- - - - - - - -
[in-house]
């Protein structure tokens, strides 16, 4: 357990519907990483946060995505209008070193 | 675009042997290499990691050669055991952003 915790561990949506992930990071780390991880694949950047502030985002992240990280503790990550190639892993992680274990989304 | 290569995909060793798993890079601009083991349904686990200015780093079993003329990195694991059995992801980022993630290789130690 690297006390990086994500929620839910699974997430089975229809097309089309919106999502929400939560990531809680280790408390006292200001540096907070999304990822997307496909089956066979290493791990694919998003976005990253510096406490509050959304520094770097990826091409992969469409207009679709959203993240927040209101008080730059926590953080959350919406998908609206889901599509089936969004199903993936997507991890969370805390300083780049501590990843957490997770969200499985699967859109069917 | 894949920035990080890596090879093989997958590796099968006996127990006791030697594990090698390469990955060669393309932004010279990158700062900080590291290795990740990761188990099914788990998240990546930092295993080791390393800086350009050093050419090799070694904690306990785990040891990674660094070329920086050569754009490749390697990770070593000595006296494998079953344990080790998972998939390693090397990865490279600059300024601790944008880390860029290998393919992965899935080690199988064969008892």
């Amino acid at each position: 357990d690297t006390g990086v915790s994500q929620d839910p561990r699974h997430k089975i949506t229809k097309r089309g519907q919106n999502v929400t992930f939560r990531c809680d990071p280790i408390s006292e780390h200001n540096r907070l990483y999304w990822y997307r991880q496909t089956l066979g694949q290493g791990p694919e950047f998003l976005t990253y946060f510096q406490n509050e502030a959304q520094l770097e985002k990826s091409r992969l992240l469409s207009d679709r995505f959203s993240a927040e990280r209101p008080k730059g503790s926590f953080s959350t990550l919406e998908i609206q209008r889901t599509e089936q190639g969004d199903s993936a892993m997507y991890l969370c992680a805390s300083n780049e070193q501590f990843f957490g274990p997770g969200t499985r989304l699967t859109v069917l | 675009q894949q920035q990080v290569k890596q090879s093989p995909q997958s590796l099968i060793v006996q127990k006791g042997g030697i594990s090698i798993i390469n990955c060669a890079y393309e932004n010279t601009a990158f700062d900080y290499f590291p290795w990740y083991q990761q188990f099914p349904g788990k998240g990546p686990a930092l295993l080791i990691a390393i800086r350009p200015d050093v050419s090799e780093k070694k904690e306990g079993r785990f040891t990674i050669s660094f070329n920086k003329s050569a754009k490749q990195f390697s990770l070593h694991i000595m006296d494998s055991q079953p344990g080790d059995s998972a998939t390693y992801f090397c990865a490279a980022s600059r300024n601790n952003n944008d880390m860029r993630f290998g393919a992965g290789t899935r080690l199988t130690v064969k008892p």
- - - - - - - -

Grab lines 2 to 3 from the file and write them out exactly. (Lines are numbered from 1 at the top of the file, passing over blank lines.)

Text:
């Protein structure tokens, strides 16, 4: 357990519907990483946060995505209008070193 | 675009042997290499990691050669055991952003 915790561990949506992930990071780390991880694949950047502030985002992240990280503790990550190639892993992680274990989304 | 290569995909060793798993890079601009083991349904686990200015780093079993003329990195694991059995992801980022993630290789130690 690297006390990086994500929620839910699974997430089975229809097309089309919106999502929400939560990531809680280790408390006292200001540096907070999304990822997307496909089956066979290493791990694919998003976005990253510096406490509050959304520094770097990826091409992969469409207009679709959203993240927040209101008080730059926590953080959350919406998908609206889901599509089936969004199903993936997507991890969370805390300083780049501590990843957490997770969200499985699967859109069917 | 894949920035990080890596090879093989997958590796099968006996127990006791030697594990090698390469990955060669393309932004010279990158700062900080590291290795990740990761188990099914788990998240990546930092295993080791390393800086350009050093050419090799070694904690306990785990040891990674660094070329920086050569754009490749390697990770070593000595006296494998079953344990080790998972998939390693090397990865490279600059300024601790944008880390860029290998393919992965899935080690199988064969008892």
């Amino acid at each position: 357990d690297t006390g990086v915790s994500q929620d839910p561990r699974h997430k089975i949506t229809k097309r089309g519907q919106n999502v929400t992930f939560r990531c809680d990071p280790i408390s006292e780390h200001n540096r907070l990483y999304w990822y997307r991880q496909t089956l066979g694949q290493g791990p694919e950047f998003l976005t990253y946060f510096q406490n509050e502030a959304q520094l770097e985002k990826s091409r992969l992240l469409s207009d679709r995505f959203s993240a927040e990280r209101p008080k730059g503790s926590f953080s959350t990550l919406e998908i609206q209008r889901t599509e089936q190639g969004d199903s993936a892993m997507y991890l969370c992680a805390s300083n780049e070193q501590f990843f957490g274990p997770g969200t499985r989304l699967t859109v069917l | 675009q894949q920035q990080v290569k890596q090879s093989p995909q997958s590796l099968i060793v006996q127990k006791g042997g030697i594990s090698i798993i390469n990955c060669a890079y393309e932004n010279t601009a990158f700062d900080y290499f590291p290795w990740y083991q990761q188990f099914p349904g788990k998240g990546p686990a930092l295993l080791i990691a390393i800086r350009p200015d050093v050419s090799e780093k070694k904690e306990g079993r785990f040891t990674i050669s660094f070329n920086k003329s050569a754009k490749q990195f390697s990770l070593h694991i000595m006296d494998s055991q079953p344990g080790d059995s998972a998939t390693y992801f090397c990865a490279a980022s600059r300024n601790n952003n944008d880390m860029r993630f290998g393919a992965g290789t899935r080690l199988t130690v064969k008892p």